Sam Lanahan, President/Inventor
I had the great good fortune to accompany Buckminster Fuller on his speaking tour of Southeast Asia in 1976. His impact on my life is immeasurable. Working out of a small basement studio in Raleigh, N.C. I began to construct
tensegrities as art with the prospect of producing tables and useful designs. To my knowledge, I was the first to use “curved” compression members in their construction. Although some might disagree with this statement, I stand by it. Snelson’s Bat Wing Piece appears to be a cantlivered effort and would not comport to Moto’s definition of what is a tensegrity. (See Rene Motro’s Tensegrity- Structural Systems for the Future -page 19). Regrettably this is an academic debate and not the focus of this website. My subsequent explorations into the geometry of “tensegrities” provided insights into the possibility that a “universal fabric” that could be woven from wire and struts. I took a harder look at tension and compression. Alas, I proved myself wrong (that is, I abandoned the thesis for using the Tensegrity paradigm) and arrived at an entirely different solution that is elegant, economical, structural stable, easy to produce and solves many structurally complex problems. To be faithful, Kenneth Snelson is the progenitor of what has come to be known as ‘tensegrity’ -a Fuller term. Mr. Snelson’s work has inspired me. However, tensegrities, in their present construction, are neither practical in application nor do they lend themselves to machine assembly. It took a long time to come to that conclusion. (read my musings on why the Flextegrity material is not a tensegrity).
For 25 years I carried around the idea for a single repeating unit that was structurally stable, connected to it’s neighbor, and reducing weight without sacrificing strength. During those years I went back to school for a graduate degree, started a successful software company (with the extraordinary contribution of many others) and did a major historic preservation project (my final stone piling project!). I could no longer ignore my passion for the subject so began anew my exploration for a universal fabric not to be confused with the “Fabric of the Universe.” First, I stacked octahedral tensegrity cells into a tensile array. However, this time I realized that the outline of the icosahedron formed by the tensile elements was actually the omni-axial compression element (or thinking differently, its inverse). Then I realized that the lines of tension could be created from strategically placed interconnecting elements restraining the twelve degrees of freedom. Discontinuous compression in a tensile matrix. I think it was by training that I question everything, and in this case the opposite was correct. I’ve spent the last six years nailing down the intellectual property (three patents, one pending), exploring different weave patterns, assembly techniques and understanding the basic structural elements of the array. The ‘Floret’ structure still continues to baffles many. Its origins are in two intertwined tetrahedrals, sometimes called the ‘bowtie’ crystal, that are formed by the three uppermost, central, and lowest three loci of the cubo-octahedral shape. C6XTY drills down into the very geometry of the nano scale. And, oh in passing, this is not cheap stuff!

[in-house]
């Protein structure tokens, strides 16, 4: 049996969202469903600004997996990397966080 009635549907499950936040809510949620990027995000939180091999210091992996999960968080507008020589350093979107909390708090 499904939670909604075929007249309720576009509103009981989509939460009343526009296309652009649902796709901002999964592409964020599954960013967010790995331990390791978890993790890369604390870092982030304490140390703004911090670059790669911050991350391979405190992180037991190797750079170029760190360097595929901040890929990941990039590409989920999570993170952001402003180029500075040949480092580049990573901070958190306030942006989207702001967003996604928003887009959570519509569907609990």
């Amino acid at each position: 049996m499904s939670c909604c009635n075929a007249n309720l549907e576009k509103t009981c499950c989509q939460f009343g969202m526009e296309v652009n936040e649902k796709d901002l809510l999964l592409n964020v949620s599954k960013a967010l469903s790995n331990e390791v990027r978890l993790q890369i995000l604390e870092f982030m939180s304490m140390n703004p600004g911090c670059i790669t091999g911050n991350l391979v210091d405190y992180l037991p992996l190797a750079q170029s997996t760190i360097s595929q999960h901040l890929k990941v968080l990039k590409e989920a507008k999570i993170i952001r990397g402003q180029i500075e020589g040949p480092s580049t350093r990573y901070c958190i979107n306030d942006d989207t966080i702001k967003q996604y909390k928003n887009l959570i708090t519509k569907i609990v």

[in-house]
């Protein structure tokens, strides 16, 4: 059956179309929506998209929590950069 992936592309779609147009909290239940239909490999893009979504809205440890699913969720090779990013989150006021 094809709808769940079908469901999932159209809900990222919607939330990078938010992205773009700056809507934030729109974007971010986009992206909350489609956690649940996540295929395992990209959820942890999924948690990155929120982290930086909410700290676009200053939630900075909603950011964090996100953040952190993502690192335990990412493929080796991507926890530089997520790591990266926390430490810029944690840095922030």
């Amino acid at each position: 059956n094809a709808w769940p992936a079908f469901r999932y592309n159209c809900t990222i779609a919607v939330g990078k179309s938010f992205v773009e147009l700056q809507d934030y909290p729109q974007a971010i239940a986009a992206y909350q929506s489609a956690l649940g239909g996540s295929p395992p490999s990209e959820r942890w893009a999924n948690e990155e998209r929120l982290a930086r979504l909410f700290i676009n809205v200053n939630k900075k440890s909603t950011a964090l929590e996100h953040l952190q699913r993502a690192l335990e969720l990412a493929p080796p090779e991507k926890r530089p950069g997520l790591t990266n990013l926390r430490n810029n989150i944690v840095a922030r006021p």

In my years of entrepreneurial experience I know that while the insight might be mine alone it takes a great team of people and many skills to exploit the potential of the idea and bring products to market. Sometimes it’s serendipitous and other times you have to know when to change course and go in another direction. This wonderful journey continues as a result of outstanding contributions to my understanding of structures, fabrics and design from the following people: LaJean Lawson, George Laird, Jeff Miller, Dave Van Dyke, Kirby Urner, Jason West, Dan Mandish, Bill Giobbi, and Trevor Blake.
Establishment of board member selection criteria in relationship to the company’s strategy and needs is in progress. We are seeking advisors and active angel investors with backgrounds in materials science/engineering, manufacturing, and distribution.